Whenever a law firm is contemplating hiring someone, it asks for a résumé and a cover letter. This is standard. This is because any law firm that is contemplating hiring anyone wants to know as much as possible about that person before the interview. At worst it saves time by potentially obviating the interview, and at best it will make the interview more productive.
It is just as important before a meeting with a prospective client — or for a job interview. In either case, you want to know as much as possible before the meeting. Before every meeting I attend, I make sure that I know all of the attendees’ names, their background information, and details about their company. It can be as detailed as “CEO John Smith likes cigars” or as vague as “John Smith’s company is based in New York.”
If I am contemplating hiring you, I am always impressed if you quote back to me one of my speeches or if you mention that it is cool that I did an Ironman race. Sorry to be boastful, but I can’t help bragging about my Ironman every chance I get. I hope I am not one of those dumb guys who “falls for flattery,” but either way, I am impressed that you took the time to be prepared. Trust me, it is the same for me when I am meeting with a prospective client; the prospect can’t help but feel the respect I am showing by having taken the time to prepare for the meeting in advance.
Okay, maybe the foregoing is nothing you don’t already know, but let’s dig a little deeper as to how this kind of preparation can be useful at a pitch.
I have already written extensively that the worst thing you can do is just walk into a room and start telling the guy/gal why you are so wonderful; instead, you want your prospect to go first and explain her needs for a lawyer. After all, law is a “personal” service business and each “person” has different needs for a lawyer. The more you can learn about the “person(s)” you are meeting with, the more likely you will be able to explain precisely how you can address their specific needs, strike a common cord, and build a relationship.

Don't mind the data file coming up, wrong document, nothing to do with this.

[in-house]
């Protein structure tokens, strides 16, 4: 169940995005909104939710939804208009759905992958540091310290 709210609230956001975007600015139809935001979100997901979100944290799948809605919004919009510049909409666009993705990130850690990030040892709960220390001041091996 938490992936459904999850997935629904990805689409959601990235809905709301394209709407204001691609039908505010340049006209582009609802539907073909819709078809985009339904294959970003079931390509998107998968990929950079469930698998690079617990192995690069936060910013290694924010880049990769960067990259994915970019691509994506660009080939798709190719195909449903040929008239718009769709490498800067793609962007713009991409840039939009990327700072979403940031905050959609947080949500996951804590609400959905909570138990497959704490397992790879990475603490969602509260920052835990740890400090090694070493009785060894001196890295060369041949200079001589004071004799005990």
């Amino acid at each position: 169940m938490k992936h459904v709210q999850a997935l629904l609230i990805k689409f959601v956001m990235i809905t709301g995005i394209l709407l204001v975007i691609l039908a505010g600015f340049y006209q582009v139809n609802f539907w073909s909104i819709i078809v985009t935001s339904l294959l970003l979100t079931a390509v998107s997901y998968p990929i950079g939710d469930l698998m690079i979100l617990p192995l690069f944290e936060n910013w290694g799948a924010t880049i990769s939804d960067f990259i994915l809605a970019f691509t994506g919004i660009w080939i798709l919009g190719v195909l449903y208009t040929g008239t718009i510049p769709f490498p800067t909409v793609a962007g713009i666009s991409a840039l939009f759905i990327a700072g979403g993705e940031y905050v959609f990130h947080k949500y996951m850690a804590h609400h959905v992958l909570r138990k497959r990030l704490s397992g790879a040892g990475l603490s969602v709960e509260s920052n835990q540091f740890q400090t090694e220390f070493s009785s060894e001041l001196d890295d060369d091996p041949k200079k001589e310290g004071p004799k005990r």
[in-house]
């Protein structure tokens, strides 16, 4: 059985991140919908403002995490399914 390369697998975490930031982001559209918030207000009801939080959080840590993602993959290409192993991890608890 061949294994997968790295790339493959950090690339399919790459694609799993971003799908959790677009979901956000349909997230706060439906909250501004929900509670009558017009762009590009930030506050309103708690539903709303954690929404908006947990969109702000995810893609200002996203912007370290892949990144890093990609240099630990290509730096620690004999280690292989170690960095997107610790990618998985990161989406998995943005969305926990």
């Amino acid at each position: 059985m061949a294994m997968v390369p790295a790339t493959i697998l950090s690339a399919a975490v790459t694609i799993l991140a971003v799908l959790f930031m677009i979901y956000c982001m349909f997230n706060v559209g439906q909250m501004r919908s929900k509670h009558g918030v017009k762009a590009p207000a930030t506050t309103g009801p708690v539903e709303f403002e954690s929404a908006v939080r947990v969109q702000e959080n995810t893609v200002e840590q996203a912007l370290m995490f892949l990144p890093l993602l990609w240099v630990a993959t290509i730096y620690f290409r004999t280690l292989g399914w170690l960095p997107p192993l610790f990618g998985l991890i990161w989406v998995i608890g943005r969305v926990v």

You might discover that you have a hobby or other interest in common. You might learn of conversational topics to engage in — or to avoid. You might also discover reasons why certain of your teammates should accompany you to the pitch.
As a matter of course, we do extensive research on the people and companies we are meeting. This includes Google searches, database searches, or asking around internally if anyone has further information. From there, my team is now armed with valuable information that can give us insight into the company and potentially help the pitch go more successfully.
Here are a few ways that you can quickly gather research on the person you are meeting:
- LinkedIn or Relationship Science
- Twitter, Facebook, or any other social media platforms
- Asking colleagues (this is just a quick email to everyone — a no-brainer)
- Google Searches
All of these are great resources for unearthing a plethora of information on whoever you are researching. And the best part is that most of these platforms are free to use!
The bottom line is that one of the best ways to prepare for a pitch is to learn as much as you can about the people you are meeting with, both on a business level and a personal level.
Just to drive the point home, as I finish typing this, I am preparing for a pitch right now. And as soon as I submit this article, I am going to take my own advice and Google the people I will be meeting with — because I want to do everything possible to make sure that my pitch goes well.